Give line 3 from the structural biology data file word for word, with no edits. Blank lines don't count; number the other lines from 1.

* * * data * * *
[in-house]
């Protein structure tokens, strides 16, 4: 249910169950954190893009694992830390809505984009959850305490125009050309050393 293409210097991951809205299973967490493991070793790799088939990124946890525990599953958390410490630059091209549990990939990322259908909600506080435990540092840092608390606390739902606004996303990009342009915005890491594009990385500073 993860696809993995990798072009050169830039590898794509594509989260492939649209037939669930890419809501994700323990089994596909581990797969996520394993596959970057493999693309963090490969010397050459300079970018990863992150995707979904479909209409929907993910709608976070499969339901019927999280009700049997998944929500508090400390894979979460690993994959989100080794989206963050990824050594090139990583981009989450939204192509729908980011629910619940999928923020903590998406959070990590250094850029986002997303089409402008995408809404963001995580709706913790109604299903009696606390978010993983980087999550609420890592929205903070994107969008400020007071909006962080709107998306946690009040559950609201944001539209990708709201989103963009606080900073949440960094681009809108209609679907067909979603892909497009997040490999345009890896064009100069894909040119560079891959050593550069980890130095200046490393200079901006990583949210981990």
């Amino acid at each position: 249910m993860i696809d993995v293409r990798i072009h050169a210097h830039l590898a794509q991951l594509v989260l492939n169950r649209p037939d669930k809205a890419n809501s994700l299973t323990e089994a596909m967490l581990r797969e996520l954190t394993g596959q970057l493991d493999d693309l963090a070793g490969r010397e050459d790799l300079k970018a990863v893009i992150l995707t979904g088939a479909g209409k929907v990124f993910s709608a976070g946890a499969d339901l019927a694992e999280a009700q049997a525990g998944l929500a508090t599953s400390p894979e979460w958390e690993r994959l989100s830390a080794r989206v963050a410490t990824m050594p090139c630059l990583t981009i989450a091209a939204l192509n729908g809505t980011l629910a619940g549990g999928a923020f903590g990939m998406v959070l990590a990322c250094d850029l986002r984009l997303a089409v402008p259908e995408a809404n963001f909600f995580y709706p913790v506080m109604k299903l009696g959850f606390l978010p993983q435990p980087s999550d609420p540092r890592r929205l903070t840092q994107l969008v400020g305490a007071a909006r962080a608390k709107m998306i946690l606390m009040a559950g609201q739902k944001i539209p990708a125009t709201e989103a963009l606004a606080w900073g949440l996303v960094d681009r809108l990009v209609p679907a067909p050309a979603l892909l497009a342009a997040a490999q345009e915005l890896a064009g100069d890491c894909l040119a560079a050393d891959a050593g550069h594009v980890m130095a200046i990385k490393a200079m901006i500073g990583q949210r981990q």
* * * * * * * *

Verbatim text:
């Amino acid at each position: 249910m993860i696809d993995v293409r990798i072009h050169a210097h830039l590898a794509q991951l594509v989260l492939n169950r649209p037939d669930k809205a890419n809501s994700l299973t323990e089994a596909m967490l581990r797969e996520l954190t394993g596959q970057l493991d493999d693309l963090a070793g490969r010397e050459d790799l300079k970018a990863v893009i992150l995707t979904g088939a479909g209409k929907v990124f993910s709608a976070g946890a499969d339901l019927a694992e999280a009700q049997a525990g998944l929500a508090t599953s400390p894979e979460w958390e690993r994959l989100s830390a080794r989206v963050a410490t990824m050594p090139c630059l990583t981009i989450a091209a939204l192509n729908g809505t980011l629910a619940g549990g999928a923020f903590g990939m998406v959070l990590a990322c250094d850029l986002r984009l997303a089409v402008p259908e995408a809404n963001f909600f995580y709706p913790v506080m109604k299903l009696g959850f606390l978010p993983q435990p980087s999550d609420p540092r890592r929205l903070t840092q994107l969008v400020g305490a007071a909006r962080a608390k709107m998306i946690l606390m009040a559950g609201q739902k944001i539209p990708a125009t709201e989103a963009l606004a606080w900073g949440l996303v960094d681009r809108l990009v209609p679907a067909p050309a979603l892909l497009a342009a997040a490999q345009e915005l890896a064009g100069d890491c894909l040119a560079a050393d891959a050593g550069h594009v980890m130095a200046i990385k490393a200079m901006i500073g990583q949210r981990q």